Rosemary Furman, the secretary whose do-it-yourself legal forms made her a popular heroine, was granted clemency today from a 30-day jail term for contempt of court after refusing to stop dispensing legal advice without a license.
"I'm relieved," Furman said after the unanimous vote by Gov. Robert Graham and the six-member Florida Cabinet. "I can go home and sleep in my own bed, among my plants and books, in my own home."
She said she would continue working with poor people with legal troubles, although she had to close her Jacksonville office as a condition of her sentence.
Attorney Alan Morrison of Washington said he would work with Furman on a constitutional amendment defining "practice of law" to make it easier for people in civil cases to do without an attorney's services.
The Jacksonville woman's fight with the legal establishment dates to 1976, when her Northside Legal Services put together packets of court forms for simple wills, uncontested divorces, name changes and adoptions.
The Florida Bar got a court order to make her stop the practice, contending that she was advising clients, not just helping them fill out forms.
Furman said she only wanted to help battered women, abandoned spouses, homeless children and other poor people handle custody or property matters without paying an attorney. She said she sold her paper-work packets for about $50 each.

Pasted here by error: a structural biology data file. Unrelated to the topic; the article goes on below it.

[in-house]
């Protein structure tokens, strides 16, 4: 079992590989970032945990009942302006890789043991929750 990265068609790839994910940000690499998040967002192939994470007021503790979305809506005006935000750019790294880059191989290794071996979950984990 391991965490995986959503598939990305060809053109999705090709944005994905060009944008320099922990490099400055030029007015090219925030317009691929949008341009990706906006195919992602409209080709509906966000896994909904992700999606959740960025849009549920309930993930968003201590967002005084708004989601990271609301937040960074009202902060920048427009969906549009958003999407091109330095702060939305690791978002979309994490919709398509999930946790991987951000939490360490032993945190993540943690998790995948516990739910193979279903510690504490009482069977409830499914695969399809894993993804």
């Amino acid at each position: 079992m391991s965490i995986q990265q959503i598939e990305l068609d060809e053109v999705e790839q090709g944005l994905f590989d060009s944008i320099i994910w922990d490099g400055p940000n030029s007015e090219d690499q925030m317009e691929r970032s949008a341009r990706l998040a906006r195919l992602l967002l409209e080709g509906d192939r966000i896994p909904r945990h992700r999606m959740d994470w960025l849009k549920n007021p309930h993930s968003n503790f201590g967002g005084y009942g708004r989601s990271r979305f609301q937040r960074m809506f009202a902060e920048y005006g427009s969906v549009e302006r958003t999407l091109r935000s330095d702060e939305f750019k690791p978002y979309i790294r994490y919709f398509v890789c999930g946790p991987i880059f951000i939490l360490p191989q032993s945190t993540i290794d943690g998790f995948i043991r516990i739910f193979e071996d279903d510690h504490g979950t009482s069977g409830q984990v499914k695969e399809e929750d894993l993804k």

State Bar President Gerald Richman told Graham and the Cabinet that Furman had defied the courts and was making about the same profit with her packets as a lawyer earns. He said she also gave bad advice to some clients.
"She is no friend of the poor," Richman said. "She defied the law. She injured people and she gave bad advice. The issue is whether or not you want unlicensed people performing surgery, though it may be cheaper; inspecting buildings, though it may be cheaper."
After her fight was aired on CBS News' "60 Minutes," thousands of people rallied around her cause.
The state Supreme Court reduced her 120-day contempt-of-court sentence to 30 days. The U.S. Supreme Court last month refused to review her conviction, and Graham then proposed executive clemency.
Furman's fight has led to reforms.
Her clients won the right in federal court on Nov. 15 to continue with class-action litigation against the bar and the state Supreme Court on the rights of the public to seek access to the courts without lawyers.
The state Supreme Court earlier this year allowed court clerks to provide standard forms for simple, uncontested divorces.